USC administration blocks student from becoming editor

    (U-WIRE) LOS ANGELES – University of Southern California students, faculty and student journalists around the nation expressed concern and shock Wednesday after the administration said it would block the Daily Trojan’s editor-in-chief-elect from taking office.
    Zach Fox resigned as editor-in-chief Tuesday after Michael L. Jackson, vice president of Student Affairs, said he would withhold the re-elected editor’s application from Media Board approval.
    “It tromps all over the reason for having a student newspaper in the first place,” said John Kotler, professor of media law at USC’s Annenberg School of Journalism.
    “How can you have a student voice with the students being throttled by the administration? The [faculty] I’ve spoken with are outraged.”
    Kotler said he and other faculty members have asked Michael Parks, director of the School of Journalism, to put the issue on the faculty meeting agenda Monday.
    Administrators cited problems with Fox’s application as the reason for preventing him from taking office.
    Fox’s application did not fit the current job description for editor-in-chief, said Lori White, associate vice president of Student Affairs.
    “If you apply for a job, you apply for the job as it is. If Zach had wanted to apply for the current job of editor-in-chief, we would have forwarded his application to the Media Board,” she said.
    The Media Board is an advisory group composed of faculty and students whose approval is required for student media leader appointments. …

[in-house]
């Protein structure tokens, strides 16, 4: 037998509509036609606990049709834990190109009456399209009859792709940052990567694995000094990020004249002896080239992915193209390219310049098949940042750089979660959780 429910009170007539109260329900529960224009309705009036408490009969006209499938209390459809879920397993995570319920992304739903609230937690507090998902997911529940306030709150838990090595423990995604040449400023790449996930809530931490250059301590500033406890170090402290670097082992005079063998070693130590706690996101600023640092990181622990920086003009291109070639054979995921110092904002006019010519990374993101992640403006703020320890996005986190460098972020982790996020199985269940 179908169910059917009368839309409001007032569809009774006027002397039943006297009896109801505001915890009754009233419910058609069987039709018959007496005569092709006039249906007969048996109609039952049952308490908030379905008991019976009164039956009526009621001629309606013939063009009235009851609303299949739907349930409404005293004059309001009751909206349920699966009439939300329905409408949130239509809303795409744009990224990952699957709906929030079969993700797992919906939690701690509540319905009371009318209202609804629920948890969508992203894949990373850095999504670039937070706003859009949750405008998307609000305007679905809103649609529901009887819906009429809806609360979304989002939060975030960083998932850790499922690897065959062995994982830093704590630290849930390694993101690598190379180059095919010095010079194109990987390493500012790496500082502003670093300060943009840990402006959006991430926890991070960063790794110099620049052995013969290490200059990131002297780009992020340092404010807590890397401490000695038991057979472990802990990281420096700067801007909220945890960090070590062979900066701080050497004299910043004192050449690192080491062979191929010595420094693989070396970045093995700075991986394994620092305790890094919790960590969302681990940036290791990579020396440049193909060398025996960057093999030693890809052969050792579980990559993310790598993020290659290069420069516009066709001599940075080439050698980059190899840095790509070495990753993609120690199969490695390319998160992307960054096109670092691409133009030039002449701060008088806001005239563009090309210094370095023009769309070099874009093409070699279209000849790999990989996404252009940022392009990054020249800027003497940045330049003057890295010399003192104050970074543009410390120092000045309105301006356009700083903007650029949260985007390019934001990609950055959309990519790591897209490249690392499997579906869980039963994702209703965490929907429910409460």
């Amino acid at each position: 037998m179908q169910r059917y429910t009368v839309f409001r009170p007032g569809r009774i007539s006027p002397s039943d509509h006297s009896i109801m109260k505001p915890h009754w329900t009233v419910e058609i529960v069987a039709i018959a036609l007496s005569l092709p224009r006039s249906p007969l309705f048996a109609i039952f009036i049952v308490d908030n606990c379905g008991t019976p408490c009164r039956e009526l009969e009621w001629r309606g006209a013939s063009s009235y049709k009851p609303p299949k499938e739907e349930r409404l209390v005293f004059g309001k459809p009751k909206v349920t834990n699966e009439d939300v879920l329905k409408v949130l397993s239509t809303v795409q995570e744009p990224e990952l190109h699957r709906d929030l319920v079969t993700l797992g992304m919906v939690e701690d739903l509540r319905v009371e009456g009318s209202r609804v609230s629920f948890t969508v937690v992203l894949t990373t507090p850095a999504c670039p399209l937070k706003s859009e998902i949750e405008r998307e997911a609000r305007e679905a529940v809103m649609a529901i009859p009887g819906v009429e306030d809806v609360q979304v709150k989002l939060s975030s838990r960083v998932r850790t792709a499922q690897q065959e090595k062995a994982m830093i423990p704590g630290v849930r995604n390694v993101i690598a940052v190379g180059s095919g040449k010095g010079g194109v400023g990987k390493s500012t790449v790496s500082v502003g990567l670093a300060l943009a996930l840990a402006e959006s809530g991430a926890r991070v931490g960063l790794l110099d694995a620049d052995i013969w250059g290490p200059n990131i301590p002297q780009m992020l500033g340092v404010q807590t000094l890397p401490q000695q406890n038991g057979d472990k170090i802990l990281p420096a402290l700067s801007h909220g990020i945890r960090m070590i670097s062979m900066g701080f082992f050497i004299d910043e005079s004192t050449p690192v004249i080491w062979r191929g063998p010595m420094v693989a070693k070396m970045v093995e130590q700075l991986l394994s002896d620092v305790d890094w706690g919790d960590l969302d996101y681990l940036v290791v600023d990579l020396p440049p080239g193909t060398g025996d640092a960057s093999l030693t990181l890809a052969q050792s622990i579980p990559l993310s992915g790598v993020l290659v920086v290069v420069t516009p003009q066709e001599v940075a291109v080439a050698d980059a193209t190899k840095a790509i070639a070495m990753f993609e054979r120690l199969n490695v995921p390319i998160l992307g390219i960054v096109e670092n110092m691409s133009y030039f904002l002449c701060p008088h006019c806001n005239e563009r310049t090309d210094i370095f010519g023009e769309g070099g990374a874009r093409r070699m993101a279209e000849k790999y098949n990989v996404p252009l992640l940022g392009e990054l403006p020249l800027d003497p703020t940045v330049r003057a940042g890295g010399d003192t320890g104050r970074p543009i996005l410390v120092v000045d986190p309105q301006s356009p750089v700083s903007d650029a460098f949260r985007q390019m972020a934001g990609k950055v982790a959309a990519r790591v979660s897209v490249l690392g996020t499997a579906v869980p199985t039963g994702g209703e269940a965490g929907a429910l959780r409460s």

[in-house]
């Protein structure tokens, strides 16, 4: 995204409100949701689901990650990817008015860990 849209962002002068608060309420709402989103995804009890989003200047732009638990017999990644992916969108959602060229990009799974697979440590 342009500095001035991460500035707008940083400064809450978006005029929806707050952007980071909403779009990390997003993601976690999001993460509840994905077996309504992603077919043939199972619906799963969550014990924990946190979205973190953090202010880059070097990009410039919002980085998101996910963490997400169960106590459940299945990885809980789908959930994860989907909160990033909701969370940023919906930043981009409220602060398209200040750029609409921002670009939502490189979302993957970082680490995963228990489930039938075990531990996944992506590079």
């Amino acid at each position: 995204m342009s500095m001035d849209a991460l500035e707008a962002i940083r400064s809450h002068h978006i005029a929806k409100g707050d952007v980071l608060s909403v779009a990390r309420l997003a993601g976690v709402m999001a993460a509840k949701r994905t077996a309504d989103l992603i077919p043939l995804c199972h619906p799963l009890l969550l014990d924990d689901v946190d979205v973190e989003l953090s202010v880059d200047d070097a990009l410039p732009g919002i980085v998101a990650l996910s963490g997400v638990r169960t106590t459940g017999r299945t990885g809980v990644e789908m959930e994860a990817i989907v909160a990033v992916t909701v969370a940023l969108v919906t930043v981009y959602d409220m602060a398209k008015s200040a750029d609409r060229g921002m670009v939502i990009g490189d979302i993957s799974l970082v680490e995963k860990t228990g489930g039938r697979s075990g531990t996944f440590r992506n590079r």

Editors at several college newspapers said complete independence from their universities’ administration is vital to their integrity.
    William Marra, president of the Harvard Crimson, said editorial and financial independence from the university “is central to our ability to develop our mission.” Marra said his newspaper’s mission, “to inform Harvard University and the Cambridge community,” would be compromised if the administration could choose its editors.
    “It has a chilling effect on the reporting on the administration,” he said. “You’ll be less likely to investigate as thoroughly as a college paper has to. You can’t be beholden to anyone — coverage can lose its integrity.”
    “USC is backward,” said Rachel Kaminsky, a senior majoring in broadcast journalism. “Clearly they want the power to remain in the hands of a few and not in the students.”
    Student Affairs will hold a special election for the spring 2007 editor-in-chief Friday, after which a new nominee’s application will be presented to the Media Board for review.

    — By Jeremy Beecher, Joanna Lin & Courtney Willis, The Daily Trojan (USC)

    — compiled by Maxim Lott


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